23 December 2016

Warming up and cooling down seem to be forgotten elements of training. And it’s pretty understandable because working on mobility is, let’s be honest, pretty boring. It’s common for gym-goers to jump into sets and hang the towel up right after a work-out, but as much as it is important for you to stay strong, being mobile is essential to staying pain and injury-free.

Here are the best types of stretching exercises for your warm-up and cool-down routines. 

Warm-Up: Dynamic Stretching

One of the worst mistakes you could make at the gym is skipping the warm-up. Although it may save you some time, dodging the warm-up could increase your chances of pulling a muscle or spraining a joint. Being injured can set you back weeks or months from reaching your target. It’s wise to take a few minutes to warm-up. 

Your aim is to increase your body’s temperature to prepare your muscles, ligaments, and joints for strenuous physical activity. According to a study published in the “Journal of Strength and Conditioning Research” in 2008, dynamic stretching may increase muscular power when performed as part of your warm-up. 

Dynamic stretching involves movements that repeatedly put muscles through expected range of motion. It should also be sport-specific. So, if you’re playing soccer, air squats, leg kicks, and side lunges would be great to incorporate in your warm-up.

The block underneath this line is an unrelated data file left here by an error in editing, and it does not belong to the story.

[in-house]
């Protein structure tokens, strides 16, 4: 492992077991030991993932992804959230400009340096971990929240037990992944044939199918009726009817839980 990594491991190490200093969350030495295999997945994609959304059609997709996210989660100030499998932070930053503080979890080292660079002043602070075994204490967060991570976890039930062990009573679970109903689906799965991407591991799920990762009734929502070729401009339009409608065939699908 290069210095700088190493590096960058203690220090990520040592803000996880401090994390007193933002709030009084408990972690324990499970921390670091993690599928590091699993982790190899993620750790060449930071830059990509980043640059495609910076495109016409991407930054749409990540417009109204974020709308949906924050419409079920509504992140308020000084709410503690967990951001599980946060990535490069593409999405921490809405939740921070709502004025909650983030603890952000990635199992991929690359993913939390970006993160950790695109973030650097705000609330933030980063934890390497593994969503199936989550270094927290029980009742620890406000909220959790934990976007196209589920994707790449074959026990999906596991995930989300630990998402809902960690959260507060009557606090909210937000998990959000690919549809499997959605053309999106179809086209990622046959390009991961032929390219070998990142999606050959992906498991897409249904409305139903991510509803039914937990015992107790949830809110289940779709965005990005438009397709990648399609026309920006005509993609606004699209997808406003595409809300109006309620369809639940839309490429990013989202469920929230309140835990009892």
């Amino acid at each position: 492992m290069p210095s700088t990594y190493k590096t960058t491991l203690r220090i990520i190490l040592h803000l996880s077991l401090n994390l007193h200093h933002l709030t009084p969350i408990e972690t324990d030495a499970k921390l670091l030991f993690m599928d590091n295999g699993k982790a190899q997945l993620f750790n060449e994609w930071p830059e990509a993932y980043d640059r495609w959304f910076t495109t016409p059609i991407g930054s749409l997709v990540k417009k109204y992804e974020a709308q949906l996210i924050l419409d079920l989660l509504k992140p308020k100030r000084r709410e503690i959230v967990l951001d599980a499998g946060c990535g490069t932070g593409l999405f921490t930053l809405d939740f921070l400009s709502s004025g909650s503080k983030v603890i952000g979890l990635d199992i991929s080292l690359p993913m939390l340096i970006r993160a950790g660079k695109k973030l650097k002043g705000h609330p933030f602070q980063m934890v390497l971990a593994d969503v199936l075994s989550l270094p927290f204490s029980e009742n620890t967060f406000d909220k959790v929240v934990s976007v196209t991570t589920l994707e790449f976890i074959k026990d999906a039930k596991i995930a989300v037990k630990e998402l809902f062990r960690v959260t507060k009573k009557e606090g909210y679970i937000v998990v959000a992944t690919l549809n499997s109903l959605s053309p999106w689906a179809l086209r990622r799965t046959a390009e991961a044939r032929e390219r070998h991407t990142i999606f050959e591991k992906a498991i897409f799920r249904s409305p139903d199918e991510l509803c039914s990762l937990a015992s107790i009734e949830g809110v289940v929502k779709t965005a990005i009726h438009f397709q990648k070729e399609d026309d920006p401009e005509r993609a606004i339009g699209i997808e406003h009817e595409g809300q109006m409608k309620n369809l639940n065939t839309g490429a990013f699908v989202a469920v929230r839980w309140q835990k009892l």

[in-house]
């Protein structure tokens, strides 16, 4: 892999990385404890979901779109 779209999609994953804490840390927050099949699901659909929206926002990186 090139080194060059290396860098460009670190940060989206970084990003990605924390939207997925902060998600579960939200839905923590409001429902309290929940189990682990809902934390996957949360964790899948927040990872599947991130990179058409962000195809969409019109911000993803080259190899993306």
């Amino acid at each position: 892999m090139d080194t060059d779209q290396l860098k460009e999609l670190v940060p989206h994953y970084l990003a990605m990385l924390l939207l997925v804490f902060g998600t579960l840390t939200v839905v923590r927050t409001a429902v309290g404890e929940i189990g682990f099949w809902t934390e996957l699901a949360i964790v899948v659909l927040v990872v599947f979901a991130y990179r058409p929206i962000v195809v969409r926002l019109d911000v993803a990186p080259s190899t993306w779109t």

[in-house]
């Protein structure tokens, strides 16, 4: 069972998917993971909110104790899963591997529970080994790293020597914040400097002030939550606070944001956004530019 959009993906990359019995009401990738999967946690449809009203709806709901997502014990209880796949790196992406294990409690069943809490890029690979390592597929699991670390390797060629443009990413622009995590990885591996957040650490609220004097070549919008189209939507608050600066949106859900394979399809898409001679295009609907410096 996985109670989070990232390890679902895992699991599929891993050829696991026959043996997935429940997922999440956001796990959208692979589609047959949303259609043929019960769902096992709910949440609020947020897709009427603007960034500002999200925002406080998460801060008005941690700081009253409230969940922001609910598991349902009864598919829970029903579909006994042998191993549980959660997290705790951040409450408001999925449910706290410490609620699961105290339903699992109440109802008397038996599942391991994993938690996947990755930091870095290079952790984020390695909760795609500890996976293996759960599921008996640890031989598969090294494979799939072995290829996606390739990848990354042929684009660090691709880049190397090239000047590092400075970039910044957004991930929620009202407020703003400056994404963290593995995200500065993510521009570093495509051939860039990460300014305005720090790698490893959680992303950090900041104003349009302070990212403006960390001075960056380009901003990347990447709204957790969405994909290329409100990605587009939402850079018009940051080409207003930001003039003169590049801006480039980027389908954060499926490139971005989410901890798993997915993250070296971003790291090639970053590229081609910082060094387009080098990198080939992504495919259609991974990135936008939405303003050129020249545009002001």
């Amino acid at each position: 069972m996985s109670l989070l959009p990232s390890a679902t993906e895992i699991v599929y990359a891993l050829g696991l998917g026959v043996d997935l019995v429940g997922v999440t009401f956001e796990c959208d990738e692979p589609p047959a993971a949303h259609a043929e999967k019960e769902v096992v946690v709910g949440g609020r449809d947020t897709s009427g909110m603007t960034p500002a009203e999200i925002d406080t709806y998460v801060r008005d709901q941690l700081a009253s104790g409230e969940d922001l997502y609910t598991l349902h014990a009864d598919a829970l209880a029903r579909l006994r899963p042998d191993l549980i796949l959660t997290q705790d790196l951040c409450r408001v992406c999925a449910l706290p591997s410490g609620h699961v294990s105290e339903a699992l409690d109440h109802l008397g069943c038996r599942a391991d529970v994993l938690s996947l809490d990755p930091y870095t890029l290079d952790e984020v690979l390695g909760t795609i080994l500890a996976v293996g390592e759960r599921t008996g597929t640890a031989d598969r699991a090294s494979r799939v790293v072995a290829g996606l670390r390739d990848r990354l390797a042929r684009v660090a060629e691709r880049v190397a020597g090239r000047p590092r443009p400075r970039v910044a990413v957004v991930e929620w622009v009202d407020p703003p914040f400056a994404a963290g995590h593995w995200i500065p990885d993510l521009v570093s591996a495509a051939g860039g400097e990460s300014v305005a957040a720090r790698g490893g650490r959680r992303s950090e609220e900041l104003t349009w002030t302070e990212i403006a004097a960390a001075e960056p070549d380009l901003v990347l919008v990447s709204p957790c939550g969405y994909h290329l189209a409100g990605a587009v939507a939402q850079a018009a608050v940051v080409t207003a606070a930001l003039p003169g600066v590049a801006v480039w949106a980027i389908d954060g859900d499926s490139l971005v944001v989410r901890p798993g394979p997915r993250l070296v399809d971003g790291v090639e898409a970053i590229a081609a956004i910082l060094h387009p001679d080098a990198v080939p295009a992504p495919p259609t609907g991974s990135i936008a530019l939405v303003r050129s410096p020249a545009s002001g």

Cool-Down: Static Stretching

After a workout is the best time to stretch. The muscles are pumped with blood and oxygen, giving them a better range of motion. 

Static stretching involves stretching a body part to its farthest position and then holding it for 30 seconds or more. It should not involve any bouncing or rapid movements. As you extend farther, feel the stretch through the entire length and center of the muscle and not in the joints. 

As you perform, your muscles are continuously contracted, leaving your muscles in a shortened state. Stretching helps reset your body to its natural position and posture. A cool-down routine (such as light walking and foam rolling) with static stretching will be extremely helpful to decrease post-workout muscle tightness and soreness. 

Some great post-workout stretches are the long-sitting reach, figure 4 squats, and triceps stretches.

If you want to maximize your performance and energy, don’t forget to warm-up and cool-down!